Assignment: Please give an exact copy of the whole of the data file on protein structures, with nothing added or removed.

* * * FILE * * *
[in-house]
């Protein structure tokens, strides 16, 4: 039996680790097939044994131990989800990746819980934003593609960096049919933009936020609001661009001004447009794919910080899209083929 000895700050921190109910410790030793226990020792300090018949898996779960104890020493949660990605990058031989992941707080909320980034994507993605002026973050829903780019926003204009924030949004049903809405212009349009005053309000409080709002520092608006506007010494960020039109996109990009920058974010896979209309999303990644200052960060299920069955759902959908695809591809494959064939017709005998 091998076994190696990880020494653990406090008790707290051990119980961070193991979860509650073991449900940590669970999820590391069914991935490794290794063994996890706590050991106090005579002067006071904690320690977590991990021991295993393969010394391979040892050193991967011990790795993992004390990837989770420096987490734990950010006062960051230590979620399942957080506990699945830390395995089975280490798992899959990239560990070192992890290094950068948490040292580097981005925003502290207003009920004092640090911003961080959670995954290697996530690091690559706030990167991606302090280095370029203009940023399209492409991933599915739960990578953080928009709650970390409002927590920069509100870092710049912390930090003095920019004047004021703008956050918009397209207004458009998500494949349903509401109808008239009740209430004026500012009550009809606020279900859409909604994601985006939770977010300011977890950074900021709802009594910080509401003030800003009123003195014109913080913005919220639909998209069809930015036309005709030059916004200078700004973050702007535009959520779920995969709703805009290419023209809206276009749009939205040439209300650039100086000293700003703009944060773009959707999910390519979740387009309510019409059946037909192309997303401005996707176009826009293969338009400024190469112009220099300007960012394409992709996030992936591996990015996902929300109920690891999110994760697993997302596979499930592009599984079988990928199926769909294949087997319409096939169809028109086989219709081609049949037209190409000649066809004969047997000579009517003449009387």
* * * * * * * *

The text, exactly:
[in-house]
């Protein structure tokens, strides 16, 4: 039996680790097939044994131990989800990746819980934003593609960096049919933009936020609001661009001004447009794919910080899209083929 000895700050921190109910410790030793226990020792300090018949898996779960104890020493949660990605990058031989992941707080909320980034994507993605002026973050829903780019926003204009924030949004049903809405212009349009005053309000409080709002520092608006506007010494960020039109996109990009920058974010896979209309999303990644200052960060299920069955759902959908695809591809494959064939017709005998 091998076994190696990880020494653990406090008790707290051990119980961070193991979860509650073991449900940590669970999820590391069914991935490794290794063994996890706590050991106090005579002067006071904690320690977590991990021991295993393969010394391979040892050193991967011990790795993992004390990837989770420096987490734990950010006062960051230590979620399942957080506990699945830390395995089975280490798992899959990239560990070192992890290094950068948490040292580097981005925003502290207003009920004092640090911003961080959670995954290697996530690091690559706030990167991606302090280095370029203009940023399209492409991933599915739960990578953080928009709650970390409002927590920069509100870092710049912390930090003095920019004047004021703008956050918009397209207004458009998500494949349903509401109808008239009740209430004026500012009550009809606020279900859409909604994601985006939770977010300011977890950074900021709802009594910080509401003030800003009123003195014109913080913005919220639909998209069809930015036309005709030059916004200078700004973050702007535009959520779920995969709703805009290419023209809206276009749009939205040439209300650039100086000293700003703009944060773009959707999910390519979740387009309510019409059946037909192309997303401005996707176009826009293969338009400024190469112009220099300007960012394409992709996030992936591996990015996902929300109920690891999110994760697993997302596979499930592009599984079988990928199926769909294949087997319409096939169809028109086989219709081609049949037209190409000649066809004969047997000579009517003449009387």